Last week, U.S. Congresswoman Katie Hill’s resignation speech detailed the abuse that drove her out of office. “I am leaving because of the thousands of vile threatening emails, calls and texts that made me fear for my life and the lives of the people that I care about.” She feared the “hundreds more photos and text messages that they would release bit by bit until they broke me down to nothing.”
This week, abuse is behind the decisions of many of the 18 female members of U.K. Parliament to not run for re-election, reports the New York Times.
In a Times of London op-ed, Caroline Spelman, who is ending 22 years in Parliament, wrote that “sexually charged rhetoric has been prevalent in the online abuse of female MPs, with threats to rape us and referring to us by our genitalia. It is therefore not surprising that so many good female colleagues have decided to stand down at this election.”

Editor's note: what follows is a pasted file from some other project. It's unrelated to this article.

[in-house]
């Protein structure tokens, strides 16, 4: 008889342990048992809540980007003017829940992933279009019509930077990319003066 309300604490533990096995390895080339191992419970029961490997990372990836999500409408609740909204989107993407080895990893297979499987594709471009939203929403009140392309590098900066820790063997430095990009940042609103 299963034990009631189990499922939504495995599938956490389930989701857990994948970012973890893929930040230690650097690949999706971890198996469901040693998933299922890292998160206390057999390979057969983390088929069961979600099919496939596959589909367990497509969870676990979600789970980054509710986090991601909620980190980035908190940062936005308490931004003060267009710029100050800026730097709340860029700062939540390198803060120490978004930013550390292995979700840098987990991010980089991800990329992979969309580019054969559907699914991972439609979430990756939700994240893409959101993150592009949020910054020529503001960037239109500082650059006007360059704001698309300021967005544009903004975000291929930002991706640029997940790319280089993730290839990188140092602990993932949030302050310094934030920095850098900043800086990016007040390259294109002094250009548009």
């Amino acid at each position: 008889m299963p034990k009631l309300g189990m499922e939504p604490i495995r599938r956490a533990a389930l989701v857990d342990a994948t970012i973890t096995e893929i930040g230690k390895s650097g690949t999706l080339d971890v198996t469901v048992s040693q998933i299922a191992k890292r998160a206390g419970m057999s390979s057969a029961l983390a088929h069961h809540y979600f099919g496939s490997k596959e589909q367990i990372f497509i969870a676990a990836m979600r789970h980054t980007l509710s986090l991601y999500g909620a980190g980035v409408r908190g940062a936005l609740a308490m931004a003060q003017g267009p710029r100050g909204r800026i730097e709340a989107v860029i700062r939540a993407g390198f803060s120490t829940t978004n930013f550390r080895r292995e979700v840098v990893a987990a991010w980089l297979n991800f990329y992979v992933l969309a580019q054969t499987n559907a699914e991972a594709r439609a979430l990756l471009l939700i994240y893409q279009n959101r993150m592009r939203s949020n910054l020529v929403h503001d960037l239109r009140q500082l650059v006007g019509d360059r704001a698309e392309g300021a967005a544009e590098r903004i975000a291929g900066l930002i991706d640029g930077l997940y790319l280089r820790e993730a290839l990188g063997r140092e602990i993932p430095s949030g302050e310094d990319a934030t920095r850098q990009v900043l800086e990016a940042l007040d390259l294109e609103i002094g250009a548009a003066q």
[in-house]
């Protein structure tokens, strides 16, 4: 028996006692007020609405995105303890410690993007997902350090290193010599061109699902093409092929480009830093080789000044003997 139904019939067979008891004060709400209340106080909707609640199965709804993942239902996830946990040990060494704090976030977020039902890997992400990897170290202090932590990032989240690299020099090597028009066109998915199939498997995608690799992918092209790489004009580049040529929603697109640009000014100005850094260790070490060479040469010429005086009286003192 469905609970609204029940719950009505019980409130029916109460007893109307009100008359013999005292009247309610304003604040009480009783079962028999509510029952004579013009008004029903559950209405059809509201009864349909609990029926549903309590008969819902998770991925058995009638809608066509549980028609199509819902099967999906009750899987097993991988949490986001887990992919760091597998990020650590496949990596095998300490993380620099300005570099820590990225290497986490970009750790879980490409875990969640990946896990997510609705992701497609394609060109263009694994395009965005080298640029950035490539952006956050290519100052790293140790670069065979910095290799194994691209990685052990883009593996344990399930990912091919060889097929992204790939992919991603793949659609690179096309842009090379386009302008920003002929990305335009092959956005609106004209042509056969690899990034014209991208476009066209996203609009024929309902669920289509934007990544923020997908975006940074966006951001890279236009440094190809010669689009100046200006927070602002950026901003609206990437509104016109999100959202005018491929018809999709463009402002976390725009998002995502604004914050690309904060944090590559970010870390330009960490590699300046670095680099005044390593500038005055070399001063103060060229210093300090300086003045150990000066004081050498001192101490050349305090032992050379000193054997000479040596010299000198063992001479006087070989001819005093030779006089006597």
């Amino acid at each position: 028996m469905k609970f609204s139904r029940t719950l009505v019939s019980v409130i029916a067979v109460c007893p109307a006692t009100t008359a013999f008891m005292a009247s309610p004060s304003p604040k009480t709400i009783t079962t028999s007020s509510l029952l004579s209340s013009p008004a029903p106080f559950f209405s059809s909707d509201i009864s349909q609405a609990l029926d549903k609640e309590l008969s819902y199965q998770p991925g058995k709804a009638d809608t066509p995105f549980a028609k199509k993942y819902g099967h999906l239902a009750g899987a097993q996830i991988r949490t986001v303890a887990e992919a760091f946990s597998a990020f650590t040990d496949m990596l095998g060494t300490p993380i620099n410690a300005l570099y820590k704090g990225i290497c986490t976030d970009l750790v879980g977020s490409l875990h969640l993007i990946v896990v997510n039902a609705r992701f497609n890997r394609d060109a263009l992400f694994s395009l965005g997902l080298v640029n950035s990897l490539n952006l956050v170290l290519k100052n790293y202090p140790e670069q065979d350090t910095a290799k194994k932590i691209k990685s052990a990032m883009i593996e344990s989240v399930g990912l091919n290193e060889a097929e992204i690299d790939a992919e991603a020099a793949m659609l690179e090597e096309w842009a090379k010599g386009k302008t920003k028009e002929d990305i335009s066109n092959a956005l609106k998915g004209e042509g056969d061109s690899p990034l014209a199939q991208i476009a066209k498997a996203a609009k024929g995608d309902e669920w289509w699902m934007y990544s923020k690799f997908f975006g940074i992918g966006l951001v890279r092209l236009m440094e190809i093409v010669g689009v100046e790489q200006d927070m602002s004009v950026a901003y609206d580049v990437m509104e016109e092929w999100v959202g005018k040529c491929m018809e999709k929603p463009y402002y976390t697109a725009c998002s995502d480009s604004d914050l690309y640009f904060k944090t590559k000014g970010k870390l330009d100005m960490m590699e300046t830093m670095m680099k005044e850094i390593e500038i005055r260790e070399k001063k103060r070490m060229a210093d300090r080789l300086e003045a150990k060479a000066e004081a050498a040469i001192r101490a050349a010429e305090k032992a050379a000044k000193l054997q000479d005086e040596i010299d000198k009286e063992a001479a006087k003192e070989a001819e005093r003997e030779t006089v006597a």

Her fellow Parliament member Heidi Allen, who also is not running again, wrote in a letter to her constituents that she is “exhausted by the invasion into my privacy and the nastiness and intimidation that has become commonplace.”
The letter has since been removed from her website. She told BBC Radio 4 that she is “attacked on a daily basis, on email, on social media, people shout at you on the street.” She discussed a “particularly nasty” email about an abortion, which she has previously discussed publicly as a difficult choice.
One hopes that this harassment galvanizes future female politicians. “Drawing on my own research, I find reason for optimism,” writes Claire Gothreau, a research associate at the Center for American Women and Politics. “Self-reported gender discrimination and harassment can actually mobilize women to become politically engaged. As experiences with harassment and discrimination increase, so does political efficacy, interest, and propensity to participate in politics.”
In other words, ladies, now is the time to run for office.